This equestrian statue depicts him both as a hunter and an explorer. Two guides, a Native American and an African, flank him. This beautifully restored equestrian of Roosevelt stands on the steps leading up to the American Museum of Natural History in New York, of which Roosevelt’s father was one of the founders.
From the New York Times June 2020: The statue of Theodore Roosevelt outside the Museum of Natural History, under police watch, will be coming down. It has drawn many protests in recent years.
The decision, proposed by the museum and agreed to by New York City, which owns the building and property, came after years of objections from activists and at a time when the killing of George Floyd has initiated an urgent nationwide conversation about racism.
For many, the equestrian statue at the museum’s Central Park West entrance has come to symbolize a painful legacy of colonial expansion and racial discrimination.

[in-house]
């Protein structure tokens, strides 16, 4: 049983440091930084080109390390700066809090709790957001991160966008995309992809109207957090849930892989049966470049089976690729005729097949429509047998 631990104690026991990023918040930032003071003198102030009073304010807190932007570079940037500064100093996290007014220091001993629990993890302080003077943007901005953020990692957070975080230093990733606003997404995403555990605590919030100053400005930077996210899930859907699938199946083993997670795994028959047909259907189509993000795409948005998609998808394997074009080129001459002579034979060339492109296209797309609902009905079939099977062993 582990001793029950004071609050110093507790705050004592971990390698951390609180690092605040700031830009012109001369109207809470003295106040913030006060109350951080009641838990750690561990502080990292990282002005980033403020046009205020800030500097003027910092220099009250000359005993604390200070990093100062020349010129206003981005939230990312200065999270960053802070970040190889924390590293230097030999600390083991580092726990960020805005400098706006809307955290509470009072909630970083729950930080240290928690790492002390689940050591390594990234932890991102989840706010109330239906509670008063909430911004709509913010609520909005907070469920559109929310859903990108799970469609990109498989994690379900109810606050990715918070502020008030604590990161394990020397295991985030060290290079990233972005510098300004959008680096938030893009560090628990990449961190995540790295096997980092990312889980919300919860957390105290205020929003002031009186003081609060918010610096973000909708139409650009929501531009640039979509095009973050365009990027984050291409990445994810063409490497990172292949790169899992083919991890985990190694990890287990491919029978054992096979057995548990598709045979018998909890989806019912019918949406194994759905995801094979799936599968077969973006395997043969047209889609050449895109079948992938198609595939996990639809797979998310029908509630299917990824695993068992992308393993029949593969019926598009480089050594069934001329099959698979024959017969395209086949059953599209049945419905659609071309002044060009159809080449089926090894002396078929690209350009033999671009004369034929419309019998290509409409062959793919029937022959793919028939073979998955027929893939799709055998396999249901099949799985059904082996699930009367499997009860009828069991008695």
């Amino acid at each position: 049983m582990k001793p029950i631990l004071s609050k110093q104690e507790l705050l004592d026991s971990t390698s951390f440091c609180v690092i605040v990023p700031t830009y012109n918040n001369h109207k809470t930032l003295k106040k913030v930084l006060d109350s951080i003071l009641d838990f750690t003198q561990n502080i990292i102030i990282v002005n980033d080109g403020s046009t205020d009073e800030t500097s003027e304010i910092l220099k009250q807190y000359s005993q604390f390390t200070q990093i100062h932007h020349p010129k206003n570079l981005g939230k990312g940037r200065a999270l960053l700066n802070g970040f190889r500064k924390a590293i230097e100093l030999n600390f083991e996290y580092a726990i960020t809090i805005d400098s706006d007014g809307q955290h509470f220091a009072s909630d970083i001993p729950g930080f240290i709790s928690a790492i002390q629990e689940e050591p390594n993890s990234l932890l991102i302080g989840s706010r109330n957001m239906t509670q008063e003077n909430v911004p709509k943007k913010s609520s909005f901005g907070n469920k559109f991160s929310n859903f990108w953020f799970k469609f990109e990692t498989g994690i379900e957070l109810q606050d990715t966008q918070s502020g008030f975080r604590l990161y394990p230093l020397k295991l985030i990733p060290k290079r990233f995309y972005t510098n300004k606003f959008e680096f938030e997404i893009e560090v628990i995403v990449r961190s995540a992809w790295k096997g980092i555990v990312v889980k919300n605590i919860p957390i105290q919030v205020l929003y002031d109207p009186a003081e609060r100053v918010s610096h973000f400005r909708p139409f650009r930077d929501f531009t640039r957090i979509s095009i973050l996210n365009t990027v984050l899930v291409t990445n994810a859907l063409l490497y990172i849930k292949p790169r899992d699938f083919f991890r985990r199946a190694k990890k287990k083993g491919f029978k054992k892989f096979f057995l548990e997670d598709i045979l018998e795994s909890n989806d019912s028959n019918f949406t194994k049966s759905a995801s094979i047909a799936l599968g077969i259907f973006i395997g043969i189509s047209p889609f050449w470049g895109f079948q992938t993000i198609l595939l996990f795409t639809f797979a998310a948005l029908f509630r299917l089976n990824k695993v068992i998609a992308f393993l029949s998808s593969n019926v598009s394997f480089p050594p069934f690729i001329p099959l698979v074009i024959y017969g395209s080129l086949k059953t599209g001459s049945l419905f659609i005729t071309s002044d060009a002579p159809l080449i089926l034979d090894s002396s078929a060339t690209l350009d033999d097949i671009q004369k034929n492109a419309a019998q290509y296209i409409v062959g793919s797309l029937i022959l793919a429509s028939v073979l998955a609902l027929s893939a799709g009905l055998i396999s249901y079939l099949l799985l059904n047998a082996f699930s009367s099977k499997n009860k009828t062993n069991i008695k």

“Over the last few weeks, our museum community has been profoundly moved by the ever-widening movement for racial justice that has emerged after the killing of George Floyd,” the museum’s president, Ellen V. Futter, said in an interview. “We have watched as the attention of the world and the country has increasingly turned to statues as powerful and hurtful symbols of systemic racism.”Ms. Futter made clear that the museum’s decision was based on the statue itself — namely its “hierarchical composition”—- and not on Roosevelt, whom the museum continues to honor as “a pioneering conservationist.”